Abstract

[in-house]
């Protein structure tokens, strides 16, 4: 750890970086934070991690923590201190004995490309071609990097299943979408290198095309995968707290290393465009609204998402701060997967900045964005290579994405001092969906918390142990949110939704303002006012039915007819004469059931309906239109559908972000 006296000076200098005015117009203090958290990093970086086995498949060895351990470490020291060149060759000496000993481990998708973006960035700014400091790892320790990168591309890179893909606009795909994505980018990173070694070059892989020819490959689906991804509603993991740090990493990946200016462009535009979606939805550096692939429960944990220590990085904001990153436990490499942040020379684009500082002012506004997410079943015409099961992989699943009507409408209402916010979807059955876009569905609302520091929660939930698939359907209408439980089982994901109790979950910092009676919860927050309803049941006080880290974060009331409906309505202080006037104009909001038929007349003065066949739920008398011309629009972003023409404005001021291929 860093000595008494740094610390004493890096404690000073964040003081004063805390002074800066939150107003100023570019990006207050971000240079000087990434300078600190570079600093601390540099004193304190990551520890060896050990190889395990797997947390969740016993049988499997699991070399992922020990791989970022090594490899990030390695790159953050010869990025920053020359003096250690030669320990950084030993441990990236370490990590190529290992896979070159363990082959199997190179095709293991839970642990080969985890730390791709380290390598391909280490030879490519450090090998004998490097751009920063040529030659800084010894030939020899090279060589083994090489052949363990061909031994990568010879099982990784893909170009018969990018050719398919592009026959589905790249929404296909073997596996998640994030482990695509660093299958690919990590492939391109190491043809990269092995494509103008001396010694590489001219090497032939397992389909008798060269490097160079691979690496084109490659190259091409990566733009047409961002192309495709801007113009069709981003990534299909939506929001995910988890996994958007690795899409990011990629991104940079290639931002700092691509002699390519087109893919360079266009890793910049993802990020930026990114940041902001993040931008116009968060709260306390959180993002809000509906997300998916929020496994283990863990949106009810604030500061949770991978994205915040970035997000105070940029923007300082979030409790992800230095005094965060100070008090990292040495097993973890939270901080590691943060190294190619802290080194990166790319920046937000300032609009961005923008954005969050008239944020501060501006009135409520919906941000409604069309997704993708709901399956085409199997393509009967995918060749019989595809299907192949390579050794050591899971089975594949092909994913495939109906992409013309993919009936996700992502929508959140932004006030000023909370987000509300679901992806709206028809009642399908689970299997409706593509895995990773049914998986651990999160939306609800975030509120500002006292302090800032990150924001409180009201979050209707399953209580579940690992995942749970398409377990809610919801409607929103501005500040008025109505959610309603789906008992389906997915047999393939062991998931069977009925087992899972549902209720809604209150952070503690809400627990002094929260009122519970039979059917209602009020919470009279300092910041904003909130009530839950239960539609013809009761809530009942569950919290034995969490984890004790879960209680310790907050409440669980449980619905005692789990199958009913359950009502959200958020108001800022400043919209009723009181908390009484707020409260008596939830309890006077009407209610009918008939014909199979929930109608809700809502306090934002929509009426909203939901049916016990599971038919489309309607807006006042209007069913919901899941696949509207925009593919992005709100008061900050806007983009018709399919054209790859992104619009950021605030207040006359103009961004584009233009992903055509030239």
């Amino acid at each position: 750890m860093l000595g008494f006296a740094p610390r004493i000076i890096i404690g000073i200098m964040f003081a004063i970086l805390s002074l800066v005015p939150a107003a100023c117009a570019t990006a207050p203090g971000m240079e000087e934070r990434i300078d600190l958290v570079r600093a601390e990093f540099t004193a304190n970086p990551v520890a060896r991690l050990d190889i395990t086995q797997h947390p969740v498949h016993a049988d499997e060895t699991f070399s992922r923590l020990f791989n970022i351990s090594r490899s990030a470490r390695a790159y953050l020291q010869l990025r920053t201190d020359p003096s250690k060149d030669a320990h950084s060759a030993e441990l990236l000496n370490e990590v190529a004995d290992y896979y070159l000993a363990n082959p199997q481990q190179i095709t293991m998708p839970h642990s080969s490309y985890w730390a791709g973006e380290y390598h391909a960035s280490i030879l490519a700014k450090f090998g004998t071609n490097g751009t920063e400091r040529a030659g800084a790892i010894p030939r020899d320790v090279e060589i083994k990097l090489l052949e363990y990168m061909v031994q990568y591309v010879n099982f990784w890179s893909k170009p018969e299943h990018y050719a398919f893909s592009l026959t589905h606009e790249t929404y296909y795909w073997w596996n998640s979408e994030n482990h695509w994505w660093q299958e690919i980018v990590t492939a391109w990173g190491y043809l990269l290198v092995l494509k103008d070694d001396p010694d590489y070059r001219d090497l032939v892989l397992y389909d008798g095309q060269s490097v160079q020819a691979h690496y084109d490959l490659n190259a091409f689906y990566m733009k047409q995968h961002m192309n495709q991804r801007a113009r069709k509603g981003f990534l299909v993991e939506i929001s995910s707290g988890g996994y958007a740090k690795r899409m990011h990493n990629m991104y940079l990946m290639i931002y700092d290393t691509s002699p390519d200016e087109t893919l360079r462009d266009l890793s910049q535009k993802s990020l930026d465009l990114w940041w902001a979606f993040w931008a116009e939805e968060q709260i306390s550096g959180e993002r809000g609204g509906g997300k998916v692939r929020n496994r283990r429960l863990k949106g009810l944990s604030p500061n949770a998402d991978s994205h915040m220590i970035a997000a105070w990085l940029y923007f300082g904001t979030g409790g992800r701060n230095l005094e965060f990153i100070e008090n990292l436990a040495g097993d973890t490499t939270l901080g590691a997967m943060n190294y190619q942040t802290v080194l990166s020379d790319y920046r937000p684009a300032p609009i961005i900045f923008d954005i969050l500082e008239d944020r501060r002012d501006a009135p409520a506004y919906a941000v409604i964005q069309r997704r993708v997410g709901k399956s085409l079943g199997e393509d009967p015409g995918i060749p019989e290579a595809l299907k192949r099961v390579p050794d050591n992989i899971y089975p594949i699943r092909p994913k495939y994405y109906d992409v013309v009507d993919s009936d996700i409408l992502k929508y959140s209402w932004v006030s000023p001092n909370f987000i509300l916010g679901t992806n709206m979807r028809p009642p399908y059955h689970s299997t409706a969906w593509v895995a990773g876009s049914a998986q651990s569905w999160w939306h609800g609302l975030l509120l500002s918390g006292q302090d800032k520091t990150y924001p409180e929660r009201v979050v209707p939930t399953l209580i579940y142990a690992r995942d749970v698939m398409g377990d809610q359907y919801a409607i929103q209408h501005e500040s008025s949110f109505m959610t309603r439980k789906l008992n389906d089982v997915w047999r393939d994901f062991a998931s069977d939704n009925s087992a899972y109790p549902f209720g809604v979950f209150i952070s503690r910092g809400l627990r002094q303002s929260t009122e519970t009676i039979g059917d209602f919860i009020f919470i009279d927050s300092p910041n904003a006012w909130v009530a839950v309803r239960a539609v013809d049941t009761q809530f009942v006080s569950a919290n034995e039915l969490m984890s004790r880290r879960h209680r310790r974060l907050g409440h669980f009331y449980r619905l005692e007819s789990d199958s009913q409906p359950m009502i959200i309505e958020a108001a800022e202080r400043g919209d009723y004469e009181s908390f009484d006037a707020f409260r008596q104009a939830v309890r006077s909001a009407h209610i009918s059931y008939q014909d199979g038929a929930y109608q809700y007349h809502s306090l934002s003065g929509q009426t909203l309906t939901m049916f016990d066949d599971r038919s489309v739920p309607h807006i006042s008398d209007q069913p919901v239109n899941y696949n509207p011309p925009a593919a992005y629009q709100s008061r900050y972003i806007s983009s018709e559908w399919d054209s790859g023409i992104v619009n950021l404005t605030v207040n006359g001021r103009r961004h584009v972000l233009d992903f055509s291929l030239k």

Providing remedial (also known as developmental) education is the primary way colleges cope with students who do not have the academic preparation needed to succeed in college-level courses. Remediation is widespread, with nearly one-third of entering freshmen taking remedial courses at an annual cost of at least $1 billion. Despite its prevalence, there is uncertainty surrounding its short- and longer-run effects. This paper presents new evidence on this question using longitudinal administrative data from Texas and a regression discontinuity research design. We find little indication that remediation improves academic or labor market outcomes.

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